Brett Morgen / US, 2007 / 110 min.
They became known as the Chicago 8, the counterculture icons and pacifists who got arrested during the antiwar demonstrations surrounding the Democratic National Convention of 1968. What started off as a peaceful protest led to a brutal clash with the Chicago police. This original mix of animation and special archival footage switches between the protests in the streets of Chicago and the chaos in the courtroom.
Eight activists were held responsible for the violence during the antiwar demonstrations in Chicago, they were tried in 1969. One of the defendants, Bobby Seale of the Black Panthers demanded the right to represent himself as his attorney was recovering from an illness. Angry at being denied the right to speak up for himself, he was chained to his chair and gagged: "We may be non-violent, but we are stubborn."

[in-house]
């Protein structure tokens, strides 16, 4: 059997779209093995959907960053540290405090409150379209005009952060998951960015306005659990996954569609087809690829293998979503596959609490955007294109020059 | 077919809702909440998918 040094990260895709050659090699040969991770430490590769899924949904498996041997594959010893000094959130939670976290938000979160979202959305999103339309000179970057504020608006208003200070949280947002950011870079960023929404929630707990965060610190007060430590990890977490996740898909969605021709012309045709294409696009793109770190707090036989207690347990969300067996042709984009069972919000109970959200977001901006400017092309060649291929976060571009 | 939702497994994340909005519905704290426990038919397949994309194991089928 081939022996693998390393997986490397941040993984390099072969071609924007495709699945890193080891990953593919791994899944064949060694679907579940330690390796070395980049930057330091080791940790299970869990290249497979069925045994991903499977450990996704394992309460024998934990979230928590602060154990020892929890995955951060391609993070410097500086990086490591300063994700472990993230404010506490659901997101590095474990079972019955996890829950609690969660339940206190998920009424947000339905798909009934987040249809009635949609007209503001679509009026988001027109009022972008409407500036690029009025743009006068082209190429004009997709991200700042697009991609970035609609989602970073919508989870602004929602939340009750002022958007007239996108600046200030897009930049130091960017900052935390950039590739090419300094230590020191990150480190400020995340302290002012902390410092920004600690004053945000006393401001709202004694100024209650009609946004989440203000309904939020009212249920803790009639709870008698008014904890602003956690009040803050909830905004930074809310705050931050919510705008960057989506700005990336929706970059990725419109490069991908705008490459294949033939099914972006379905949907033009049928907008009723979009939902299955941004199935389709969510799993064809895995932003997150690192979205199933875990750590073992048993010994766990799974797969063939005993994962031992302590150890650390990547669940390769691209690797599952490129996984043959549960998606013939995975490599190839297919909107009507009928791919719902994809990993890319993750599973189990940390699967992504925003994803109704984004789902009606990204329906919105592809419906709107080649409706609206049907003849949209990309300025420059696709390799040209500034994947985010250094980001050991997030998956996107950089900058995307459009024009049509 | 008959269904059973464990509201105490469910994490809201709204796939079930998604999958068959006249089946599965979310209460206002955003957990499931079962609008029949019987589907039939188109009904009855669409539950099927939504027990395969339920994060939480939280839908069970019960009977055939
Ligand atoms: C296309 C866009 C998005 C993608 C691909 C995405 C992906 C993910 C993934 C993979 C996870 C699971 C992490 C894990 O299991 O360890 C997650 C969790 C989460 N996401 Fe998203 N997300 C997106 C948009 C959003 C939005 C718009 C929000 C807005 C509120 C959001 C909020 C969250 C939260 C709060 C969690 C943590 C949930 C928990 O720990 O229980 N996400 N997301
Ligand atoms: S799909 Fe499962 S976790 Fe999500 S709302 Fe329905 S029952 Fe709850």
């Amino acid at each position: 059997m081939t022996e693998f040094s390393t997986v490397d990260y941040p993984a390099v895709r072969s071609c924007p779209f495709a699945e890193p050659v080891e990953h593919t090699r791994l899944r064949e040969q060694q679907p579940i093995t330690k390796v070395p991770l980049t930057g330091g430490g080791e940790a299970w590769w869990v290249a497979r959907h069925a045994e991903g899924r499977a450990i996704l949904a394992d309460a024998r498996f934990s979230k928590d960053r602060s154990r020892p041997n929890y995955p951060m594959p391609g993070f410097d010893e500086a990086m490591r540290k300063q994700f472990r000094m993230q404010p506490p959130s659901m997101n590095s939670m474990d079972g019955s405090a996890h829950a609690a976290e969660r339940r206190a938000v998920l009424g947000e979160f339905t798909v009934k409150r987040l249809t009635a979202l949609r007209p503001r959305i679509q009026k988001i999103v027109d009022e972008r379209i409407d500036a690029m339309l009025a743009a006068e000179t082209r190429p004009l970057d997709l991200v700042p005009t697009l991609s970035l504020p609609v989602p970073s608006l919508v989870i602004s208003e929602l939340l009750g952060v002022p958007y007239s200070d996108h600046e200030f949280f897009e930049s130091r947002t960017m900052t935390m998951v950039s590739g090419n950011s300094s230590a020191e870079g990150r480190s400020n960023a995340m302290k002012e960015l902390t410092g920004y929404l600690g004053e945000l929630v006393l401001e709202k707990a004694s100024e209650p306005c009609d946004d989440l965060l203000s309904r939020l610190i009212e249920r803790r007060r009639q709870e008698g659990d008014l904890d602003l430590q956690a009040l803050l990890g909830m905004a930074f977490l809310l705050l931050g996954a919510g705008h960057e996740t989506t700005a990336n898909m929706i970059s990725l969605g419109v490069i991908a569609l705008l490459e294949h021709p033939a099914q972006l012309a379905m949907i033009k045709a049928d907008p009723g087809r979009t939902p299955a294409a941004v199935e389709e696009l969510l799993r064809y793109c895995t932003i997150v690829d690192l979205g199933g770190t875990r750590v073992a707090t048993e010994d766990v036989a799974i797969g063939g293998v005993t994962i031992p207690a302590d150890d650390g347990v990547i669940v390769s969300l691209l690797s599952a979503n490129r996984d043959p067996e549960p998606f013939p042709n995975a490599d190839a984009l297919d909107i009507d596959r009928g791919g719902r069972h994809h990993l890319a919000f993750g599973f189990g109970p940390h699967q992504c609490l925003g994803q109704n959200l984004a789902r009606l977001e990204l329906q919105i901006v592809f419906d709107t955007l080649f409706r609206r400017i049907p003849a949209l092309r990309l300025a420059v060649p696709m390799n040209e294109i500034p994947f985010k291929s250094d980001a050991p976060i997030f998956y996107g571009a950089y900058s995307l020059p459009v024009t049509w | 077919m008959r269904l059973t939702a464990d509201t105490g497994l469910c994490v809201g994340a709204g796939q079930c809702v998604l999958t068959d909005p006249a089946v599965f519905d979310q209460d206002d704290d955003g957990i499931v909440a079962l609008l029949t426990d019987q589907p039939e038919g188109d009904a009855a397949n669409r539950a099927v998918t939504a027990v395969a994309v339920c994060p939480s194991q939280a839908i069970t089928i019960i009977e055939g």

Author Norman Mailer wrote an account of the trial. Abbie Hoffman, one of the Chicago 8, later commented: "It was conceived as total theater, with everybody being an actor."
chaos in the courtroom
This engrossing reconstruction is based on the court transcripts of the trial. The original mix of animation and special archival footage switches between the protests in the streets of Chicago and the chaos in the courtroom. Chicago 10 tells the momentous story of young Americans speaking out against a repressive government.
Fifty years ago, students, factory workers and filmmakers challenged the Establishment, from Paris to Mexico City, carrying not only bricks but also agile and light 16mm cameras.